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How does grey occur in elemental materials such as metals? I believe that grey arises from the simultaneous reflection and absorption of all colors of the spectrum (in different atoms of course), as mixing opposite colors on the spectrum would do. How would this occur in a one-element material? How does this occur on an atomic level?

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  • $\begingroup$ The color of any material is highly dependent on its surface. A piece of metal can look dull grey when its covered with fine scratches or it can have a mirror polish. The difference is not a material property but depends on the geometry of the scattering surface. $\endgroup$ – CuriousOne Dec 29 '14 at 3:08
  • $\begingroup$ Possible duplicates: physics.stackexchange.com/q/72368/2451 and links therein. $\endgroup$ – Qmechanic Dec 29 '14 at 7:03
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A clean un-oxidized metal surface is not usually grey but rather reflective like a mirror. In fact, mirrors are constructed by coating a sheet of glass with a thin layer of metal atoms. The grey color of a slightly oxidized surface, which includes almost metal surfaces you encounter in daily life, look grey because some of the ambient white light is absorbed.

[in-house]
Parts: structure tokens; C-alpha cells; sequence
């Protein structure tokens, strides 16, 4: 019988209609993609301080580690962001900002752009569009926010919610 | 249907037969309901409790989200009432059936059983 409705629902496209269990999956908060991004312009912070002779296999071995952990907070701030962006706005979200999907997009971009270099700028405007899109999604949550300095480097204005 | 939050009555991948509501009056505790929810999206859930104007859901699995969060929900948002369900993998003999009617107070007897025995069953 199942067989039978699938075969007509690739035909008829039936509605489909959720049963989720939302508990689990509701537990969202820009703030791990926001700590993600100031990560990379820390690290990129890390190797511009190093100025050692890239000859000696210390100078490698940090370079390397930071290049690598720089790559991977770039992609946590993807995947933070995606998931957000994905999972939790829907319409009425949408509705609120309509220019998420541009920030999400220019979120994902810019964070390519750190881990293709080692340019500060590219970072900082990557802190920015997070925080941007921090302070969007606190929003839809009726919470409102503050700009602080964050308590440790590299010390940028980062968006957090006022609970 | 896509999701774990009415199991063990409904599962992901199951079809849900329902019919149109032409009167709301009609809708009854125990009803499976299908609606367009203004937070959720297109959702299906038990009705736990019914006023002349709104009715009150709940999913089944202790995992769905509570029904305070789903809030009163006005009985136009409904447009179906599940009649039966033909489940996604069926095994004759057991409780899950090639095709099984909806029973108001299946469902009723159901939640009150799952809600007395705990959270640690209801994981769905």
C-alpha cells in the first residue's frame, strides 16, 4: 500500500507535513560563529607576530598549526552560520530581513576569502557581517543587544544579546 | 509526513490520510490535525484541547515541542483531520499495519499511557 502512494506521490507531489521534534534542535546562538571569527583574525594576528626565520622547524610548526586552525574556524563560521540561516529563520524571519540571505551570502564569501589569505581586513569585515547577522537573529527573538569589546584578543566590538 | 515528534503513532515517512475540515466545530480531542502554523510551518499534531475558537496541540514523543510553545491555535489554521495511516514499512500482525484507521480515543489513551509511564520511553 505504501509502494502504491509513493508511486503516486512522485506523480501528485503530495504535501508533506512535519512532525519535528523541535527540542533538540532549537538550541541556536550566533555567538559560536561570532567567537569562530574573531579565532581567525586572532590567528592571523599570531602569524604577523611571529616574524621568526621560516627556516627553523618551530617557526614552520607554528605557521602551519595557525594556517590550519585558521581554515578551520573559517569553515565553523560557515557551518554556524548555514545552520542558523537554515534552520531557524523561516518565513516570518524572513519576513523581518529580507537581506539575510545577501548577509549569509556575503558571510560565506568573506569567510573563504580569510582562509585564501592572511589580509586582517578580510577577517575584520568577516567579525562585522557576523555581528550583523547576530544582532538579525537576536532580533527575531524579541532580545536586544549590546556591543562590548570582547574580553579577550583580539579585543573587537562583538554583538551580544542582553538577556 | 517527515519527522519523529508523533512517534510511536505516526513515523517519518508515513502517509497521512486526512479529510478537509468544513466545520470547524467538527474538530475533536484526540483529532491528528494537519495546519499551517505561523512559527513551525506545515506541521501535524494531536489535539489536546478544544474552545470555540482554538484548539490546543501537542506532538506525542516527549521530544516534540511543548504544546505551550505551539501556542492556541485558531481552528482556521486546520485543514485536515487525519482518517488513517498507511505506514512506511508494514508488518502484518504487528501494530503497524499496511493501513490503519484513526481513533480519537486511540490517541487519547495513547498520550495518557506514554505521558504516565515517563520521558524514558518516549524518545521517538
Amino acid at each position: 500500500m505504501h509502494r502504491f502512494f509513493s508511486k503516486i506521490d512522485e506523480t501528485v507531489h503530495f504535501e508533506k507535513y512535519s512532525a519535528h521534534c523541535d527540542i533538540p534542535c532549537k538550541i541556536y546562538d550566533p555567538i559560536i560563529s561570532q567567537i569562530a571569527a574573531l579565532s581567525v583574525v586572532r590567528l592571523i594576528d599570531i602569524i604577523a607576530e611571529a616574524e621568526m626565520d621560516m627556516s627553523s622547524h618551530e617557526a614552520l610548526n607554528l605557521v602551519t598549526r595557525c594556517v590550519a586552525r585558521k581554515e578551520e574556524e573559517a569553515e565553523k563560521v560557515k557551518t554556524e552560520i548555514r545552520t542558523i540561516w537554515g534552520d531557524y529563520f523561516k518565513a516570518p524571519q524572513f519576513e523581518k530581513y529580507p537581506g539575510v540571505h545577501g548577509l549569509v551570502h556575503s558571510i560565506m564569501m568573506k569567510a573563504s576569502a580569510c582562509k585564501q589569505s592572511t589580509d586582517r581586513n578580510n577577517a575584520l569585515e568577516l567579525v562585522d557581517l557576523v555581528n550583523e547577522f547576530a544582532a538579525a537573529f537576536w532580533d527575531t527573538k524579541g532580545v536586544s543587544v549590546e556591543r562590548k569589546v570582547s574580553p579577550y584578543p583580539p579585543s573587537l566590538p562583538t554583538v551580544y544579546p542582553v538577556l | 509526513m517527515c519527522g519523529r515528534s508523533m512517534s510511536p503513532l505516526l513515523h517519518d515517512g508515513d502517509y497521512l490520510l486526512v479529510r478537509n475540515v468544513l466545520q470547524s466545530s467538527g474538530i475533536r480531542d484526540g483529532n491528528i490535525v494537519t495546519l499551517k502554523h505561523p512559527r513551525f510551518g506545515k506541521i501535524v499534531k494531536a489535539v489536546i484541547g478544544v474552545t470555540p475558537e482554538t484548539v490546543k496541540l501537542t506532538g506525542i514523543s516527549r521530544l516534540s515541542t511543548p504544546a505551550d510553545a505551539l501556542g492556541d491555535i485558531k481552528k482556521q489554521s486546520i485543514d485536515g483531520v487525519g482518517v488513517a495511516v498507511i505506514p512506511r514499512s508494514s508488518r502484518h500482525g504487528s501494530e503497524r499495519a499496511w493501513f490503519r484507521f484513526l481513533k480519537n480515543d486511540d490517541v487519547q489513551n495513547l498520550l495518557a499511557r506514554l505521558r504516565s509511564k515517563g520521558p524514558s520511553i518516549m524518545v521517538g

How would this occur in a one-element material? How does this occur on an atomic level?

Metals have relatively mobile electrons. Therefore, when an electromagnetic wave comes in, the electrons can move around easily under the influence of that wave's electric field. That means that an incoming wave causes the electrons to oscillate at the same frequency as the wave itself. Therefore, the electrons in the metal surface emit radiation at exactly the same frequency as the incoming wave. In other words, the light is reflected at the same color as it had before.

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